A national public advocacy group is touting the end of the “driving boom” in the United States.
So far, though, New Jersey has seen only the slightest change in commuters’ habits.
Almost 72 percent of New Jerseyans drove alone to work, according to the U.S. Census Bureau’s American Community Survey estimates, which average data for 2011-13. That was just one-10th of a percent lower than in 2007. The number of workers driving alone actually increased by .7 percent, as the total number of workers rose by 35,000.
But more of those additional workers chose to take buses, trains and other public transportation to work, with the number of those workers using mass transit rising by 6 percent to nearly 11 percent.
Last month, the U.S. Public Interest Research Group declared that Federal Highway Administration had “very quietly acknowledged that the Driving Boom is over,” according to a press release it issued. It stated that the FHWA had cut driving forecast estimates by between 24 and 44 percent and that the average American drove 9 percent fewer miles between 2004 and 2014.
The forecast estimated an increase of just .75 percent in total miles driven between 2012 and 2042, with a population increase of some .7 percent leading to the amount of driving per person remaining essentially flat. During the last 30 years, the total number of vehicle miles traveled rose by nearly 2.1 percent a year, although that increase has been less than 1 percent a year since 2004, according to PIRG.
“The agency plays the vital role of guiding decisions for future infrastructure investment,” said Phineas Baxandall, a PIRG senior analyst. “By recognizing changing travel behavior and the preferences of a rising Millennial generation, America can avoid billions in unnecessary spending for additional highway capacity that shouldn’t be a priority.”
PIRG supports greater investment in road maintenance, and investment in other types of transportation rather than more spending on new or wider highways.
Evidence of the slowdown, or perhaps an eventual decline, in driving can be found in the commuting estimates for different age groups. The number of New Jerseyans ages 20-44 declined between 2007 and 2013, while the number in those age groups taking public transportation rose. Although the number of those ages 45-59 driving alone increased, the number taking mass transit rose even more. Proportionally, fewer workers ages 20-59 drove to work alone, and a greater percentage took public transportation in 2013 than in 2007, the data show.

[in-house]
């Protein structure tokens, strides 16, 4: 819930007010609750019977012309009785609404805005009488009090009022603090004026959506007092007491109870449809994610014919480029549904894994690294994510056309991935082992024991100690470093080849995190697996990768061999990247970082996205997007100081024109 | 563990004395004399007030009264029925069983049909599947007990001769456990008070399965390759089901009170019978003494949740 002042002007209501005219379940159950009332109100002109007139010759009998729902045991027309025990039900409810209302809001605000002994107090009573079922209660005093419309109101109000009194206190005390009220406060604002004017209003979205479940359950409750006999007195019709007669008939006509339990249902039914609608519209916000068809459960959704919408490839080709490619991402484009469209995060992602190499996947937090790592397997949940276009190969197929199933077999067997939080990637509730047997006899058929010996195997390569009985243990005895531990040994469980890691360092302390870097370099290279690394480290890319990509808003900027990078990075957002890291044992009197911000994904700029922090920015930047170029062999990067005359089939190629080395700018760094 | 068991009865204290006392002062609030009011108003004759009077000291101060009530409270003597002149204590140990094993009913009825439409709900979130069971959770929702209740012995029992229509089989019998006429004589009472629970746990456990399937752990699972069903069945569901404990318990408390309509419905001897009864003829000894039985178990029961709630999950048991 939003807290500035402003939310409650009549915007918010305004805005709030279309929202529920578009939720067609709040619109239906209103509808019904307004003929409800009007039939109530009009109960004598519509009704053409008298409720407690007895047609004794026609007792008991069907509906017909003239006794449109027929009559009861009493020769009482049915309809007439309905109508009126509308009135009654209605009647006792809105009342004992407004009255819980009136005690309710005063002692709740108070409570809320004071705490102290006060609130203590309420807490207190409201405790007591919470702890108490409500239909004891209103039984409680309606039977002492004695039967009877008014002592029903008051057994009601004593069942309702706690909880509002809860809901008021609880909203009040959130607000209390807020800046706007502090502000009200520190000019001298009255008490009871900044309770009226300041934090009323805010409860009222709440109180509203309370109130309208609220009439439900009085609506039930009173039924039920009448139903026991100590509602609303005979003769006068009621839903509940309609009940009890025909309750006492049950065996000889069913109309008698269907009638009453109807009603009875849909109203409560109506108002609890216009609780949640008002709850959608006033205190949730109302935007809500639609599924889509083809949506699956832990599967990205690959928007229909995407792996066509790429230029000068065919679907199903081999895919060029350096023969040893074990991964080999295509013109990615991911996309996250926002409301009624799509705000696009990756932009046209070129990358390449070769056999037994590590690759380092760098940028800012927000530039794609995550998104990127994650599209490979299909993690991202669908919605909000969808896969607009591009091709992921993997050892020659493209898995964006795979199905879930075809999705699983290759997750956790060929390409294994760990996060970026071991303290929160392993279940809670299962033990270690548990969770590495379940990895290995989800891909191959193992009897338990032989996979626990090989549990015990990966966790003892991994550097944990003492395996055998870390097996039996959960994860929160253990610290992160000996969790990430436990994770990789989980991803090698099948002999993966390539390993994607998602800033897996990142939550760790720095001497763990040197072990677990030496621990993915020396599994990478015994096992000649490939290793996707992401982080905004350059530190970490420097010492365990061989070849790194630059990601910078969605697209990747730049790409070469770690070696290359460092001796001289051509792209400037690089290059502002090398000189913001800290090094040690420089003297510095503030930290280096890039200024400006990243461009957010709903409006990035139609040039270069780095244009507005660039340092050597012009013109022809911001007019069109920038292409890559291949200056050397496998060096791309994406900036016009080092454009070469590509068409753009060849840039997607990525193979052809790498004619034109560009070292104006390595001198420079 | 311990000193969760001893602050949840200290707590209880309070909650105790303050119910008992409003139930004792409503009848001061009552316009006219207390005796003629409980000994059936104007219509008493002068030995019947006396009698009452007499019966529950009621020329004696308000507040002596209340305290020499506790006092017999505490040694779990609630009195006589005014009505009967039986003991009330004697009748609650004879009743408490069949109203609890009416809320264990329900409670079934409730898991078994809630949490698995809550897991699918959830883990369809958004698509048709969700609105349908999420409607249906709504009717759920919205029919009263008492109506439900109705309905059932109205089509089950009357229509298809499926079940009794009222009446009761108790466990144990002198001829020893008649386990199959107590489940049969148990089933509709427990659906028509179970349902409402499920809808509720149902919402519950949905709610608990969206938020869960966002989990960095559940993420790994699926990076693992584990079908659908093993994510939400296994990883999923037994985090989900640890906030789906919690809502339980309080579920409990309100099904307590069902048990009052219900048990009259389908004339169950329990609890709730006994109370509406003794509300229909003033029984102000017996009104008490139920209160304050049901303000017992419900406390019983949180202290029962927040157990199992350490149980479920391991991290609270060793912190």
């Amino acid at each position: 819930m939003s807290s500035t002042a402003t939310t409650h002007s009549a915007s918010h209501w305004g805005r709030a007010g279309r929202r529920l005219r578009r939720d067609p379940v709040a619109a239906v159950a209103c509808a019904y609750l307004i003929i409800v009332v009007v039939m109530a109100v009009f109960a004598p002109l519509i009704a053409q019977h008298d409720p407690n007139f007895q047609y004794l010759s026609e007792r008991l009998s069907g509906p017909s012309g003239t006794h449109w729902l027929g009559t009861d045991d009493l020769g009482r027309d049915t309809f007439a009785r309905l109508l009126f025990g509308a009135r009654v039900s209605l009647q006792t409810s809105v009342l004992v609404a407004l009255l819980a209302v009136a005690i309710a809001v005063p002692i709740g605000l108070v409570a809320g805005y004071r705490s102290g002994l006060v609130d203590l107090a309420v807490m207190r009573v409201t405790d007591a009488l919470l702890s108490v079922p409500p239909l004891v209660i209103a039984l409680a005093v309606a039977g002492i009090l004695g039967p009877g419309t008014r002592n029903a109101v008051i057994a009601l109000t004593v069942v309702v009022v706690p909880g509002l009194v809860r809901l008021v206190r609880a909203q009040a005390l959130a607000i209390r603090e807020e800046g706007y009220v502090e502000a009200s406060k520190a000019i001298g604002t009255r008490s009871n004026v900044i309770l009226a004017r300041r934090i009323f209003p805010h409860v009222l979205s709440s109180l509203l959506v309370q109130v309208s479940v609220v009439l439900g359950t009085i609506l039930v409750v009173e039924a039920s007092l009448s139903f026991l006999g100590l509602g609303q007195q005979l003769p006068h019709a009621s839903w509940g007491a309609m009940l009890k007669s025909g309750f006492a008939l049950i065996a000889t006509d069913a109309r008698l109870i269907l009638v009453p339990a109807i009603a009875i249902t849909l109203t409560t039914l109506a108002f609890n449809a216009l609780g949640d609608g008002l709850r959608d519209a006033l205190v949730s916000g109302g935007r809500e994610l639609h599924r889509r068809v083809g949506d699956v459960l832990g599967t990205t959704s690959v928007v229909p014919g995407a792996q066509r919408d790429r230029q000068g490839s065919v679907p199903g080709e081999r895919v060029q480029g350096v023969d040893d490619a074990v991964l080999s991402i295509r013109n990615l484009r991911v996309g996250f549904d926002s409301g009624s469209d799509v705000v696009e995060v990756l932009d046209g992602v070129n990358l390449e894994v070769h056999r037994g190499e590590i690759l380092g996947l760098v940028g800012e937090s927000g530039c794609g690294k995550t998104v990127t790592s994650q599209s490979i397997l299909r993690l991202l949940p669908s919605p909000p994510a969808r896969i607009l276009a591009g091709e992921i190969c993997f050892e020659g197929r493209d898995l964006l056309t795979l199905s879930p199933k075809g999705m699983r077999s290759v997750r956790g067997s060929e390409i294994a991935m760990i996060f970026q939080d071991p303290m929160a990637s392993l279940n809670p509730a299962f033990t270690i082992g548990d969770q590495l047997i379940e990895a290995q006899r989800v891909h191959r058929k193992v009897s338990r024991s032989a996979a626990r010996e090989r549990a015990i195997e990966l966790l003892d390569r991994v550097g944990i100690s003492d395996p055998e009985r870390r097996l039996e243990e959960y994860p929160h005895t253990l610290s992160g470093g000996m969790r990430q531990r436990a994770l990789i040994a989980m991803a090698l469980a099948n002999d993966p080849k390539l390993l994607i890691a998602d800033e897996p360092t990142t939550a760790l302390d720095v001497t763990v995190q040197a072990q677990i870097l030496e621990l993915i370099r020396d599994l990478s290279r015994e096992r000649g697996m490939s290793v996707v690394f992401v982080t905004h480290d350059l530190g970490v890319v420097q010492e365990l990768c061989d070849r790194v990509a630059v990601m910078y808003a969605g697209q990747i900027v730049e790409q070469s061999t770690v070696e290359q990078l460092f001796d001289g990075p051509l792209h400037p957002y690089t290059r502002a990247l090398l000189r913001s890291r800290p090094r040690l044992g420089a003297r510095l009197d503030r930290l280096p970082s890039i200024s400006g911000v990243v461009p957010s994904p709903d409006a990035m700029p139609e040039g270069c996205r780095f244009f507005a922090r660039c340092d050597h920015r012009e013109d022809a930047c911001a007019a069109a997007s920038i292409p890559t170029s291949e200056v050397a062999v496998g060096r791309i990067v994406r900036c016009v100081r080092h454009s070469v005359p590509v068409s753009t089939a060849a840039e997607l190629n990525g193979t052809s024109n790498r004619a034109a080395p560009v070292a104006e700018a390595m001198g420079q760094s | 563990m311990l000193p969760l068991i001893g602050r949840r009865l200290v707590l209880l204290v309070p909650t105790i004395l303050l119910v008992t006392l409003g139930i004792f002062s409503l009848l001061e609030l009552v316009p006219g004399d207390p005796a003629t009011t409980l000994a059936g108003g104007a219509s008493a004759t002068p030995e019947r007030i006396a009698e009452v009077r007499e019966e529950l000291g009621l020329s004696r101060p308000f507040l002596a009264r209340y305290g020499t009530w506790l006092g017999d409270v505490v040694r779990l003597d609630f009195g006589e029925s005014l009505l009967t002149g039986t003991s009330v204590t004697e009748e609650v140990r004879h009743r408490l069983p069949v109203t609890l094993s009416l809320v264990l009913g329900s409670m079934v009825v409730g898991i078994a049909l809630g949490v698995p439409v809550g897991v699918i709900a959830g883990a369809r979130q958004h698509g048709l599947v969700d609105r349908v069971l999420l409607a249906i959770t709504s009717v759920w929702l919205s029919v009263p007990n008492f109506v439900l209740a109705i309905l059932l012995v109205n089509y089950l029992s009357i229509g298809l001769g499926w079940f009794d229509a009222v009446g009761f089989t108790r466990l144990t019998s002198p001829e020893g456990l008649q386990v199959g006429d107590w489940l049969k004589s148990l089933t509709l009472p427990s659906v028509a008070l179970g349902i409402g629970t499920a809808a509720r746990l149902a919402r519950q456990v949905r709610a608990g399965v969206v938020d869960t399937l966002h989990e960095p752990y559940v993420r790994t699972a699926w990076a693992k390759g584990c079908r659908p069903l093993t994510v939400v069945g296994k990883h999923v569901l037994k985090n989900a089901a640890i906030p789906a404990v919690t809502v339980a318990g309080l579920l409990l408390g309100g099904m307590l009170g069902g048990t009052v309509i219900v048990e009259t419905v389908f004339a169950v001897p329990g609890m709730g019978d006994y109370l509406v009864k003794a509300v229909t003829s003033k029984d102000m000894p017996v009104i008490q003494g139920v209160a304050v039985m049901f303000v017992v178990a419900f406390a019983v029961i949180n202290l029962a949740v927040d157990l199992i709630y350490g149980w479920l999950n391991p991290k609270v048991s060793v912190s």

A report issued by PIRG last fall titled “Millennials in Motion” stated that “Young Americans drive less than older Americans and use public transportation more.” It gave a number of reasons, including high — until recently — gas prices, the effects of the Great Recession, tougher driver-licensing laws, the adoption of bikesharing and ridesharing alternatives like Uber, and a greater interest in urban living and walkable communities.
“It is definitely true that transit-rich urban and suburban areas have been growing much faster in the last decade than they had for many decades before that, while the outer suburban, car-dependent counties have really tailed off and in some cases have actually started losing population,” said Tim Evans, director of research for New Jersey Future.
“The counties with the highest rates of transit commuting — Hudson, Essex, Bergen, Union, Middlesex, and Passaic — all rank much higher in terms of their growth rates between 2008 and 2013 than they had ranked in recent decades,” he said. “On the other hand, the counties with the lowest rates of transit commuting … have all grown a lot slower from 2008-2013 than had been the case in recent decades.”
Evans said the percentage of New Jerseyans driving alone has held fairly steady dating back to the 1990 Census, while the number of people commuting by mass transit has risen steadily — at the expense of carpooling.
That is evident in the data. The number of commuters carpooling, which was once heavily touted as a way to reduce traffic congestion, dropped by 9 percent from 2007 to 2013, with 8.3 percent of people carpooling. Fewer people are also walking to work — 3 percent, or a drop of 8 percent.
On the other hand, almost 2 percent of commuters took a taxi, motorcycle, bicycle or other means to work, about 3 percent more than in 2007, according to the estimates.
But the biggest increase was in those telecommuting. Four percent of all workers now work from home, an increase of almost 25 percent between 2007 and 2013.
There are clear geographical differences in commuting in the state. The more urbanized areas in Northeast Jersey, where people have greater access to mass transit, have the smallest proportion of people driving alone to work. The greatest percentage of people in Sussex and Hunterdon, where access to highways tends to be better than access to trains or buses, drive to work. And the state’s smaller cities and compact areas — Atlantic City, Princeton, New Brunswick, Union City and West New York — have the largest proportion of workers walking to work.